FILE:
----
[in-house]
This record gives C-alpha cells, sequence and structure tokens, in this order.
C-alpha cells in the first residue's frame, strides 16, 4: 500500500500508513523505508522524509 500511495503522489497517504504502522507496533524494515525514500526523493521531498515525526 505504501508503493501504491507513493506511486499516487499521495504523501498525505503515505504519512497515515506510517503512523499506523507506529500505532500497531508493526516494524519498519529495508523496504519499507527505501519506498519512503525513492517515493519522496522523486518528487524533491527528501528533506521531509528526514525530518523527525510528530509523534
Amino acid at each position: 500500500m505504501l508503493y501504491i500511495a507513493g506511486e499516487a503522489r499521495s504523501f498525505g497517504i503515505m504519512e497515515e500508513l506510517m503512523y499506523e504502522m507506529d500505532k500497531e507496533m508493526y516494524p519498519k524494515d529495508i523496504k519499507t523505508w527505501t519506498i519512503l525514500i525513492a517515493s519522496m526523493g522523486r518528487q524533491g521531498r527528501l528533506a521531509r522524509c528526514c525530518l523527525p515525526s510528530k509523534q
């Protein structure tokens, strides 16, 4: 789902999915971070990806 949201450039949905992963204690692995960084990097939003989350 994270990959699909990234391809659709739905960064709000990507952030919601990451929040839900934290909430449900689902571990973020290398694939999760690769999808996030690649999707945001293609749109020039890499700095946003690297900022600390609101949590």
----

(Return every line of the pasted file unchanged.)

[in-house]
This record gives C-alpha cells, sequence and structure tokens, in this order.
C-alpha cells in the first residue's frame, strides 16, 4: 500500500500508513523505508522524509 500511495503522489497517504504502522507496533524494515525514500526523493521531498515525526 505504501508503493501504491507513493506511486499516487499521495504523501498525505503515505504519512497515515506510517503512523499506523507506529500505532500497531508493526516494524519498519529495508523496504519499507527505501519506498519512503525513492517515493519522496522523486518528487524533491527528501528533506521531509528526514525530518523527525510528530509523534
Amino acid at each position: 500500500m505504501l508503493y501504491i500511495a507513493g506511486e499516487a503522489r499521495s504523501f498525505g497517504i503515505m504519512e497515515e500508513l506510517m503512523y499506523e504502522m507506529d500505532k500497531e507496533m508493526y516494524p519498519k524494515d529495508i523496504k519499507t523505508w527505501t519506498i519512503l525514500i525513492a517515493s519522496m526523493g522523486r518528487q524533491g521531498r527528501l528533506a521531509r522524509c528526514c525530518l523527525p515525526s510528530k509523534q
């Protein structure tokens, strides 16, 4: 789902999915971070990806 949201450039949905992963204690692995960084990097939003989350 994270990959699909990234391809659709739905960064709000990507952030919601990451929040839900934290909430449900689902571990973020290398694939999760690769999808996030690649999707945001293609749109020039890499700095946003690297900022600390609101949590």